It was high school teacher / software engineer at Microsoft, Kevin Wang, who created the Technology Education and Literacy in Schools program, or TEALS. The program pairs computer science volunteers from the tech industry with teachers in the classroom and I had the opportunity to see it officially launched in Canada this morning.

TEALS exists because the need for it exists. While we’re all committed to computer science and computational thinking in the classroom, not every teacher is ready to teach it. To fill the gap, TEALS brings industry volunteers together with classroom teachers to equip them with the knowledge they need to adapt. It’s an opportunity to grow computer science teaching capacity in the classroom now, while up-skilling educators for a future that will see technology become part of everything we do and every industry that their students will work in one day.

This school year marks the first TEALS classrooms outside the U.S. and I could not be prouder to have that expansion happening here in British Columbia. Four high schools, Burnaby South Secondary, Handsworth Secondary, John Oliver Secondary and Killarney Secondary began team-teaching computer science in September and today, I met two of the teachers, some of the volunteers and a classroom of students who are excited about the possibilities that it brings.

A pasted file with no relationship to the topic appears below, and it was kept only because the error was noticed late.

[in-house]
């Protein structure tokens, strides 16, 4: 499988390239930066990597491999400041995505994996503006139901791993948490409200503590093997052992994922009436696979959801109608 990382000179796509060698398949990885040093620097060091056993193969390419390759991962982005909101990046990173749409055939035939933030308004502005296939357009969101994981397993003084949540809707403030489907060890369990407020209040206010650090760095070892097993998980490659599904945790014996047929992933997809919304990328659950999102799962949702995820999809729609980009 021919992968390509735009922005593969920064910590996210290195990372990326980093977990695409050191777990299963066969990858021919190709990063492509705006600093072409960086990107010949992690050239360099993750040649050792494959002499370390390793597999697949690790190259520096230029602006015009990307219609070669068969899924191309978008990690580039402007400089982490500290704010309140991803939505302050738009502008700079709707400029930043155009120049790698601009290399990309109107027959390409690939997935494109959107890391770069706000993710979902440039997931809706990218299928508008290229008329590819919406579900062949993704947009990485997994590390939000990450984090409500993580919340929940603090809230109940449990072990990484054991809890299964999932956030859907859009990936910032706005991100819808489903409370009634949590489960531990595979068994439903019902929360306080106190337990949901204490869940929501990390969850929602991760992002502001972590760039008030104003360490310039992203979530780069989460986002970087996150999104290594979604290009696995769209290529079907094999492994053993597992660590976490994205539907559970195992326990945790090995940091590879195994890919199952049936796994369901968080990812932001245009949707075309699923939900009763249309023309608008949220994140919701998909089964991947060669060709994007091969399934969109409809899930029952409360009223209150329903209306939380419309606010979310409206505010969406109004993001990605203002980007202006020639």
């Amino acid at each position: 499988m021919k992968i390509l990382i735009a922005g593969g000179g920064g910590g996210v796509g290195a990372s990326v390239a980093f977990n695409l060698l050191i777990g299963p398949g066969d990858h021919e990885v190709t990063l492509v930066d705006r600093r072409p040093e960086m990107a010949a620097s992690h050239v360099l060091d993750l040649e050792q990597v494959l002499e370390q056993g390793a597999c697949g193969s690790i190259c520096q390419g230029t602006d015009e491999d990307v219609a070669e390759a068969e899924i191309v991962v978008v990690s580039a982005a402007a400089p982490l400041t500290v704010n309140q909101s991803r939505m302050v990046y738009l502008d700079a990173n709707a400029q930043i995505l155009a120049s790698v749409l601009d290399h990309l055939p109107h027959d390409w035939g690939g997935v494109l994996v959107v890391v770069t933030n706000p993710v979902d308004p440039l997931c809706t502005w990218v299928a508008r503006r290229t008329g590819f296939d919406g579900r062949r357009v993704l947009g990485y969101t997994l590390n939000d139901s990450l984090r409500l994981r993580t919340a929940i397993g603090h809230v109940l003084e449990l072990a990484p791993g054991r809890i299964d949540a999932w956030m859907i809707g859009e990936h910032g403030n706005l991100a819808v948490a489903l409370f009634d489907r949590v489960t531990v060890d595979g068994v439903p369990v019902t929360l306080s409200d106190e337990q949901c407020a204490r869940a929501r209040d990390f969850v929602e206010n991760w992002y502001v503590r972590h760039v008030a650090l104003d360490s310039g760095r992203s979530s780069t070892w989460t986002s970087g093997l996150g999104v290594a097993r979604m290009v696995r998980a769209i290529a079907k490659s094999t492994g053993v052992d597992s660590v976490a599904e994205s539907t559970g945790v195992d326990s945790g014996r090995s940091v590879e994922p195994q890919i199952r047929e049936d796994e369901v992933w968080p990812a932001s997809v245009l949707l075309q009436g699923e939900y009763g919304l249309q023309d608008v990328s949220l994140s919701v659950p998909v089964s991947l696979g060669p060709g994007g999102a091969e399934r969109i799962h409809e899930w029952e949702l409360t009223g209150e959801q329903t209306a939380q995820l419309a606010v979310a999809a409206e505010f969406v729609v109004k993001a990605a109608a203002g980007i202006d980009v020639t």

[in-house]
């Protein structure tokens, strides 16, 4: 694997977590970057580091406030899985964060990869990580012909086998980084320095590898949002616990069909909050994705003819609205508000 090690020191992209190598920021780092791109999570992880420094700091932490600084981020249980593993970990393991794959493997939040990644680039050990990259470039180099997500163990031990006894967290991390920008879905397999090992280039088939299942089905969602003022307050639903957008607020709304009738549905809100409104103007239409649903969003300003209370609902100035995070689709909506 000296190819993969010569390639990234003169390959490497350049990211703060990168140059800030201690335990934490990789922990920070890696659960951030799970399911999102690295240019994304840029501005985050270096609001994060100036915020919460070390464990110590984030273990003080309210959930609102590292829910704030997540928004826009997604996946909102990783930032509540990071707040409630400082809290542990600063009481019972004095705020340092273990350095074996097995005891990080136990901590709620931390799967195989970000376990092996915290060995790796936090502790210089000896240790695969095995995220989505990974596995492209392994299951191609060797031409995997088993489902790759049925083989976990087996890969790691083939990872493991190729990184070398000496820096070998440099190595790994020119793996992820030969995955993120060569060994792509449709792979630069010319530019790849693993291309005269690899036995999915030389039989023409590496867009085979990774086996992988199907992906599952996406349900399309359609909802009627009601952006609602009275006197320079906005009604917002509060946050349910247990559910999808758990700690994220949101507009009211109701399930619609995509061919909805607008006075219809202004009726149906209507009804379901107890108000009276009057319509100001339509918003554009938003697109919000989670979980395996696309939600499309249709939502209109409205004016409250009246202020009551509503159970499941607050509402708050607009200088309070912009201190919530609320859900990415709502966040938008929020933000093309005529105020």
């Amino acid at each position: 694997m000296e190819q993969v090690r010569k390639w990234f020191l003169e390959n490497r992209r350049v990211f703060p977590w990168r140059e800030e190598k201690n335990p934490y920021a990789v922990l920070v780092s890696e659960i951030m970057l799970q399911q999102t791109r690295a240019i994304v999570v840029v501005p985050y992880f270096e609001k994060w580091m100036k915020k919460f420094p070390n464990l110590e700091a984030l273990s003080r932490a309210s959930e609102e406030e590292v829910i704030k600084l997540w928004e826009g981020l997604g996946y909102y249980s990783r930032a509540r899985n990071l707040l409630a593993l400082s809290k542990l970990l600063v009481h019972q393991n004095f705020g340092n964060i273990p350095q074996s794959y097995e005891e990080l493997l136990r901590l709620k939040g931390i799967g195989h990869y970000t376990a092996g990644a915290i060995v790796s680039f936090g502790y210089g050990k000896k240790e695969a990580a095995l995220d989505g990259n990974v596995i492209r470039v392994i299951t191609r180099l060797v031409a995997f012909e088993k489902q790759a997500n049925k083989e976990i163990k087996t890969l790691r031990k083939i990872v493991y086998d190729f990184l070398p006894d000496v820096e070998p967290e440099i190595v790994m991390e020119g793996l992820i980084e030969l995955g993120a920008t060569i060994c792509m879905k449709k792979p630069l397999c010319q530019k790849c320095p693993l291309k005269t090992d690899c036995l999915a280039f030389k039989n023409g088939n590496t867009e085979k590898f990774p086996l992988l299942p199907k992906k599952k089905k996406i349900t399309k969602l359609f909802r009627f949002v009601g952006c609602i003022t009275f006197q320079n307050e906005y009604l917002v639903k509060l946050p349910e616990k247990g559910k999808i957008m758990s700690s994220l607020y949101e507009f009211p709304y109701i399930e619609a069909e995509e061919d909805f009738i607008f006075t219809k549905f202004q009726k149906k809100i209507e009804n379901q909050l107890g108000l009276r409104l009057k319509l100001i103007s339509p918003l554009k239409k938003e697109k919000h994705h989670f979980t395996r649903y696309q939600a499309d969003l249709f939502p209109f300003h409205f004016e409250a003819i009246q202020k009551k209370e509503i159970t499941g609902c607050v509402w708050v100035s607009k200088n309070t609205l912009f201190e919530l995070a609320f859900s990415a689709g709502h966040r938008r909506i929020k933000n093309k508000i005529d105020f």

These four schools are joining almost 500 across the United States already participating in TEALS serving 12,000 students, and our team of volunteers is just the beginning. We anticipate expanding the program next year to support up to 12 schools, including at least one in a rural community. All going well, we anticipate 25 the year after. It’s something I’ve been working towards for the last few years and seeing it come together was everything I’d hoped.

My kids, and the generation that they are part of, have never known an analog world. They see things differently than we do. They have the power to push us further into the digital era and shape the future in responsible ways. Having this education, up front, will give them the foundation they need to change the world.

So today, I’d like to say thank you to the school administrators who have trusted us to join your classrooms and to the teachers who are diving in headfirst to make this happen. I’d also like to commend the two dozen volunteers who signed up, did months of training and are now in these schools every week. Their passion is remarkable and strongly supported by the companies that make it possible for them to take time away from their work to do this – ACL, Amazon, Apple, Broadcom, Electronic Arts, Hyperwallet, Kabam, SAP, Stryker and my own team here at Microsoft. Finally, I’d like to call out BCIT for their partnership with TEALS in BC, providing curriculum alignment and ongoing support of TEALS in BC. When we, industry and educators, come together, anything is possible.